Baby, it’s cold outside. But that doesn’t stop [Grissini] from listening to some tunes when not indoors. He added headphones to a pair of ear warmers. We guess you could call them ear muffs, which is where the name comes from. But these are the newer type that wrap around the back of your head.
[Grissini] picked up a set of headphones that similarly wrap around the back of your head. After pulling the speakers out of their plastic enclosures he needed a way to soften the sharp edges when they’ll be pressed against your ears. Sugru once again shows its versatility by providing a soft, self-bonding, and moldable surface. The last step is dead simple, as the ear warmers already have a fabric pocket by each ear perfect for accepting the speakers.
Now we need this to go one step further, by making them wireless. We figure hacking in a bluetooth headset board would make it work with your cellphone. Or you could roll your own minimal MP3 board and house it in the part that wraps around your neck.
[Reginaldo] purchased a cheap Bluetooth headset adapter, and while it worked well with all of his devices, he was disappointed to find that the battery life didn’t quite live up to the manufacturer’s claims. Advertised as capable of operating for 10 hours, he discovered that the device would typically die after only 7. He wanted more from the headset, so he took things into his own hands and replaced it with a much larger battery (Google Translation).
His goal was to keep the modifications as cheap as possible, so he repurposed a lot of items he had sitting around the house. He used a battery out of an old cell phone, with a capacity over six times greater than that of his original headset battery. He built a charging circuit using a MCP73863 microchip, specifically designed for managing Li-Ion/Li-Poly batteries. The Bluetooth headset was dismantled and repackaged in the shell of a cheap “audio amplifier” that he had on hand, along with the new battery and charging circuit. A nifty Hackaday logo was included on the outside of the new battery case, and the project was deemed complete.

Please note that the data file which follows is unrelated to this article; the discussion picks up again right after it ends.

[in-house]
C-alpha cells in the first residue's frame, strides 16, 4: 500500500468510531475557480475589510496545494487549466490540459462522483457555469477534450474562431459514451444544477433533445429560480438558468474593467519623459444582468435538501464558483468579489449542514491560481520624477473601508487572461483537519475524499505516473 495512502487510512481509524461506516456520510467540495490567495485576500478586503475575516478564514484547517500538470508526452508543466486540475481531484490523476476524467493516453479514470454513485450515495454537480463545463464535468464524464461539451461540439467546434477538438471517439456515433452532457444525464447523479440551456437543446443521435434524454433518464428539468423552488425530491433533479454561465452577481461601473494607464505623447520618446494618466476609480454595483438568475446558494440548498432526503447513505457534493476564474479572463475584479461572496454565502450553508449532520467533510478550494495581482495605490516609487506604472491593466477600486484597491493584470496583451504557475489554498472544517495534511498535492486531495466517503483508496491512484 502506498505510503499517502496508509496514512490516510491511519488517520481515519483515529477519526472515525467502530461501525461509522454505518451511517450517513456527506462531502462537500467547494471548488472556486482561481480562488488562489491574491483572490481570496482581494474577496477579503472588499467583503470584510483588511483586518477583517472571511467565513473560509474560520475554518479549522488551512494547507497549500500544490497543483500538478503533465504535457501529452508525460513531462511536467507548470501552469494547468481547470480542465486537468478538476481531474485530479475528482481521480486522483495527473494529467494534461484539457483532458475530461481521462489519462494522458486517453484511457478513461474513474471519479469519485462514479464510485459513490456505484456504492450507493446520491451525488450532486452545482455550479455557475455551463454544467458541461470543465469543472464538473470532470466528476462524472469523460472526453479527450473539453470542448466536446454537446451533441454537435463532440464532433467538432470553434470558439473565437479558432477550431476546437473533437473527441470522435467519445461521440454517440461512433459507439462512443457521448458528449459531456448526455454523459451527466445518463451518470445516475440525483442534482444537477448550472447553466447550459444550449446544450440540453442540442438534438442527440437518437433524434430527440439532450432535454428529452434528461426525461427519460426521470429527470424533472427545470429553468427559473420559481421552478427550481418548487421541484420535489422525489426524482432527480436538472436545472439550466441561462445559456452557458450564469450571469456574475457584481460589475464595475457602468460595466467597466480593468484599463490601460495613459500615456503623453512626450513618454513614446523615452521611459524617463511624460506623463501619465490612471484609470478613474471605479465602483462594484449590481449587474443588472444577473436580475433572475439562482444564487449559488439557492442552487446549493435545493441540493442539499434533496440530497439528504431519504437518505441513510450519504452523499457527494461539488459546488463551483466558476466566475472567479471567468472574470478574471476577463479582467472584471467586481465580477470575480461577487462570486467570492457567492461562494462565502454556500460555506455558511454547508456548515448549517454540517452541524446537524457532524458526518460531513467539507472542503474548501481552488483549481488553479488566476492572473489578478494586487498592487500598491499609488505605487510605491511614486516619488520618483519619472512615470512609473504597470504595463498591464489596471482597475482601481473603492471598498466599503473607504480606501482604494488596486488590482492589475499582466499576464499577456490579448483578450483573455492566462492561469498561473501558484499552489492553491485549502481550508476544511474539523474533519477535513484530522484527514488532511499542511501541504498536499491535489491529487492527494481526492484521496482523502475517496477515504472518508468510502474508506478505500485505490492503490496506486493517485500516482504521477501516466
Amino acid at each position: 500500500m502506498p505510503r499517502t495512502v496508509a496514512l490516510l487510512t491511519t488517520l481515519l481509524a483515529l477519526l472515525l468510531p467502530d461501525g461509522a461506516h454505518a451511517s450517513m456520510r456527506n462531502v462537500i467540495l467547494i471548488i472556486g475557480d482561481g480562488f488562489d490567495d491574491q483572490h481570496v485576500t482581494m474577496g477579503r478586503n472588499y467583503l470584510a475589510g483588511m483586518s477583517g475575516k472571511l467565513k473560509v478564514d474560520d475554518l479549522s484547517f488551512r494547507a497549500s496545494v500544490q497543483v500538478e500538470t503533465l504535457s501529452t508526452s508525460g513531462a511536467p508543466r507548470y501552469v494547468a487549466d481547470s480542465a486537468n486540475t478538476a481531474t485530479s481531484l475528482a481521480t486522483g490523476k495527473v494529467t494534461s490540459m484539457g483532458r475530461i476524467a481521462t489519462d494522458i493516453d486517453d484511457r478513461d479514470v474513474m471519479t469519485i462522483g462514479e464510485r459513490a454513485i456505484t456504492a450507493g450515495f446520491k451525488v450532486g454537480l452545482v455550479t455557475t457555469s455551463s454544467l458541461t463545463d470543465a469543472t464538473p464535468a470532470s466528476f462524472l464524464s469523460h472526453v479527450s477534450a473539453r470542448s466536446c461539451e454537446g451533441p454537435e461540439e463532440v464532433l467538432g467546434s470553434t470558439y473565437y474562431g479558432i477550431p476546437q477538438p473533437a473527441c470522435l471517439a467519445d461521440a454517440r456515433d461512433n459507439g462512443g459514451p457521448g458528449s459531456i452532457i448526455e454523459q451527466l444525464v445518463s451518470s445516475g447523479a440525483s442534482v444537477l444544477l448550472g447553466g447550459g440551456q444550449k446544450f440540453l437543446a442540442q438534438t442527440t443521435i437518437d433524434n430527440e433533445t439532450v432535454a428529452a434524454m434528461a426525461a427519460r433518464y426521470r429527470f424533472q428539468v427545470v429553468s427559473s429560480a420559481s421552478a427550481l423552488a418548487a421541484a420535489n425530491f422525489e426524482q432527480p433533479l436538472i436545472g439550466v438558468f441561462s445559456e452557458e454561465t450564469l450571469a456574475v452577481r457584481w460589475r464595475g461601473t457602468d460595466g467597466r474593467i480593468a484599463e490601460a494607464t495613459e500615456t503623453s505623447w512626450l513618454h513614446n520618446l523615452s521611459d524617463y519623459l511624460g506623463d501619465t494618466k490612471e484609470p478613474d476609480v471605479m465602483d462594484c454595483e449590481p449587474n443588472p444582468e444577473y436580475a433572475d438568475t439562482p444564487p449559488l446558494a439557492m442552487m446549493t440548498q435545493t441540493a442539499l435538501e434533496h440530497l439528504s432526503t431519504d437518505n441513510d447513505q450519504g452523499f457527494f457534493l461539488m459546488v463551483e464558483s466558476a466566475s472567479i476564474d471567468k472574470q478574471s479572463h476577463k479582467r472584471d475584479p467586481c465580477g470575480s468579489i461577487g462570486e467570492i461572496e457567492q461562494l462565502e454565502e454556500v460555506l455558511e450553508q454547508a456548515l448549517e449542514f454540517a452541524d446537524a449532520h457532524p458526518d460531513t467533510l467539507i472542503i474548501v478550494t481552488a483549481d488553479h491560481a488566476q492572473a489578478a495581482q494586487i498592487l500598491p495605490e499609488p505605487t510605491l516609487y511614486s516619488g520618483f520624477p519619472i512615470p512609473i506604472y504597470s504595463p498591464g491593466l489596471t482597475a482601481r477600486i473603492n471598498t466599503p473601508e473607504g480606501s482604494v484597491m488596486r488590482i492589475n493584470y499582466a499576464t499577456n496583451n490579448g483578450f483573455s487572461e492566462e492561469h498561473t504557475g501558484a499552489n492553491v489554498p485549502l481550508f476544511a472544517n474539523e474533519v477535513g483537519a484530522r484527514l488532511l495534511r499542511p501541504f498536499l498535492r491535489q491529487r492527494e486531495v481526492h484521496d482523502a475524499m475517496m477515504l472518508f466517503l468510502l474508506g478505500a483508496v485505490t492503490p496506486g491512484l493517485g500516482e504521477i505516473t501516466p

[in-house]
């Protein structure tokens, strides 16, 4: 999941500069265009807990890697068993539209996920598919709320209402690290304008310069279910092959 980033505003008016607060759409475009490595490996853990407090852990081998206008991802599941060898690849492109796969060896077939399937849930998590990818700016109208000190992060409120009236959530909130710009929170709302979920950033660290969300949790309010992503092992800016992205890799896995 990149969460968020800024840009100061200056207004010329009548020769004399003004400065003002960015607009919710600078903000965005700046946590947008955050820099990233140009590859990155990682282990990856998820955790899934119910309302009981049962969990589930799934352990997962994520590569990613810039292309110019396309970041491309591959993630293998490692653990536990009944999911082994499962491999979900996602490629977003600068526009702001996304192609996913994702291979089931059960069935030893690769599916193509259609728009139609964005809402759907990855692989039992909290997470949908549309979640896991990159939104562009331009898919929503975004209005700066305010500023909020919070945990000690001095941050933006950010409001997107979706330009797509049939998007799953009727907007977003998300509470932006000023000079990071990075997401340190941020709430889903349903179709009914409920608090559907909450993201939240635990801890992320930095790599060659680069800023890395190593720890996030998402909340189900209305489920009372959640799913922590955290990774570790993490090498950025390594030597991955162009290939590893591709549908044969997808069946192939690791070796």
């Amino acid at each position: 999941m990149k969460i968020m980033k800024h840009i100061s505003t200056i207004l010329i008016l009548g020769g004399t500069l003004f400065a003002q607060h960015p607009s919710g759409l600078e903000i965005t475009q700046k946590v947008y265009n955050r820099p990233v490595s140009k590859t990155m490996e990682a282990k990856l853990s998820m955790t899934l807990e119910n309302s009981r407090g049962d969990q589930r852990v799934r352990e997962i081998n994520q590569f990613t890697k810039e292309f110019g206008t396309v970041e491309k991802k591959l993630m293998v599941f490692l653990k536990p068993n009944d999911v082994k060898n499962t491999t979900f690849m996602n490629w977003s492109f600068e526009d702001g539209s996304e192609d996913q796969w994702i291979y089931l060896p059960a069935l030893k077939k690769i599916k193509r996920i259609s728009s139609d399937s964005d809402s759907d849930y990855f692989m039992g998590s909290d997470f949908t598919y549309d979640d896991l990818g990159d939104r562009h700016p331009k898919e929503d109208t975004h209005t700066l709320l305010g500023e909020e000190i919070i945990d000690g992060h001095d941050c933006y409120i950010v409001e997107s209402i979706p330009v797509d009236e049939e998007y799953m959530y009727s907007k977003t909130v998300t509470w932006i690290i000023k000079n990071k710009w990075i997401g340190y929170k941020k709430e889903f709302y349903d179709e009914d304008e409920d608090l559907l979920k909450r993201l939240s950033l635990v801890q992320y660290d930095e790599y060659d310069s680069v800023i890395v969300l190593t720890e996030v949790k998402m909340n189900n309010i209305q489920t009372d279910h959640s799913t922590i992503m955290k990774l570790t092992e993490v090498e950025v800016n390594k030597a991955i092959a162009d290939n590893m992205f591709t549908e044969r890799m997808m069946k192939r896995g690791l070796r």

[Reginaldo] reports that he is quite happy with his battery retrofit. The new power brick only takes about half an hour longer to charge, but can now be used for approximately 44 hours before requiring a recharge – not too shabby!
Here’s something we haven’t run across before. We’re familiar with proprietary battery shapes (we’re looking at you, digital camera manufacturers), or custom recharge connections (look of death directed toward cellphone manufacturers), but using electrical tricks to force AAA brand loyalty is a new one. It seems that’s exactly what is happening with [OiD’s] wireless headphones which were manufactured by Phillips.
The headphones take AAA sized batteries and can use either disposable or rechargeable varieties. There is a warning label advising that only Phillips brand rechargeables should be used, and sure enough, if you try a different brand the performance suffers both in charging time and in battery life. The original batteries are labelled as Nickel Metal Hydride at 1.2V and 550 mAh, which falls within common specs. But [OiD] noticed that there is an extra conductor in the battery compartment that makes contact with the sides of the battery case. Further inspection reveals that a reverse-biased diode makes contact through this conductor with a portion of the battery which has not been painted. This is not true with other brands, allowing the circuit to distinguish between OEM and replacements.